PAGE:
As part of my day-to-day job, I read a lot of news reports, books and scholarly studies. Though the never-ending avalanche of information sometimes feels like a mild version of electronic waterboarding, it also allows me to pick out interesting parallels between different events.
Not long ago I re-read Blood and Rage, an excellent book by historian Michael Burleigh that outlines the cultural history of terrorism. As I flipped through the chapters on nihilist and anarchist terrorism in the late 19th and early 20th centuries, I couldn't help but notice some intriguing similarities to jihadism. This week I'll share them with you to put the modern threat that jihadists pose into better context.
Above image: Assassination of President McKinley. During their heyday, anarchists managed to assassinate a number of world leaders. Jihadists share similar ambitions but so far have fallen short. (T. DART WALKER)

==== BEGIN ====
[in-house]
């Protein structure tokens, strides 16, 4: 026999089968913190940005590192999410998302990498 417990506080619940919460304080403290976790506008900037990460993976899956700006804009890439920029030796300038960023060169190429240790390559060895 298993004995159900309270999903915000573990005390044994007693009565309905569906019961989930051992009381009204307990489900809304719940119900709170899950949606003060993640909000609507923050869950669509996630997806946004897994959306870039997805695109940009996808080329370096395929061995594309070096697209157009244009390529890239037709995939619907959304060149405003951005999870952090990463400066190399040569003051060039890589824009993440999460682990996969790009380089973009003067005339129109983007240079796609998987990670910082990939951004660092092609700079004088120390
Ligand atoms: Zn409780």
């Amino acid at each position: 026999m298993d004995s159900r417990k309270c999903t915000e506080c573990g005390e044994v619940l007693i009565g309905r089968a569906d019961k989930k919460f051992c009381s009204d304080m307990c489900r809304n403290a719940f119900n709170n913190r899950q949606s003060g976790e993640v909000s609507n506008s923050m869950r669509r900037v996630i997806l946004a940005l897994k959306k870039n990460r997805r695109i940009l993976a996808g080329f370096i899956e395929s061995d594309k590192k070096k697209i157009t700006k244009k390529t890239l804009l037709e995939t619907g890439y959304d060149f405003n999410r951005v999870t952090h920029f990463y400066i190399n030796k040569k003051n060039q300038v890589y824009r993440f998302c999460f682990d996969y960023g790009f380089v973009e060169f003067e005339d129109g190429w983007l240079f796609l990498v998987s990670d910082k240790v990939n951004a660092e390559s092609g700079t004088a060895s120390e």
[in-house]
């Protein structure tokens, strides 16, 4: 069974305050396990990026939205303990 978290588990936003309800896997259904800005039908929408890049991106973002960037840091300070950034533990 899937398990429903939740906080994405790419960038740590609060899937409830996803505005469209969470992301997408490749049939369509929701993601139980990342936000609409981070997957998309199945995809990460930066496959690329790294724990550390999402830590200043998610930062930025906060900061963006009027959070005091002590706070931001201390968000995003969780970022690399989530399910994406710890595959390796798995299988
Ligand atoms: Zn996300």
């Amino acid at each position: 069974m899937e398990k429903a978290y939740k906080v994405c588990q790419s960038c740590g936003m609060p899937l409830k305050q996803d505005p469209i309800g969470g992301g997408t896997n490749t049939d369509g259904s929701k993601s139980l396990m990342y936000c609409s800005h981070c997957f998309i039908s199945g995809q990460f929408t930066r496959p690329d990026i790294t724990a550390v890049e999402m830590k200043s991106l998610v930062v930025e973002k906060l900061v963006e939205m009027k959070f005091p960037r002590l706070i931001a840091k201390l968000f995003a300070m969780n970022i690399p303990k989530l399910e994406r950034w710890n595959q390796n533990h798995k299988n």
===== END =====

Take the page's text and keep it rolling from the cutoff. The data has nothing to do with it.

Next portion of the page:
The technological tools today's jihadists use are certainly new; after all, the internet and social media only emerged over the past few decades. But many of the tactics they rely on are as old as terrorism itself. And despite the more primitive means at their disposal, anarchists were often far more successful than their jihadist counterparts in using propaganda and the media to recruit, radicalize and equip their followers.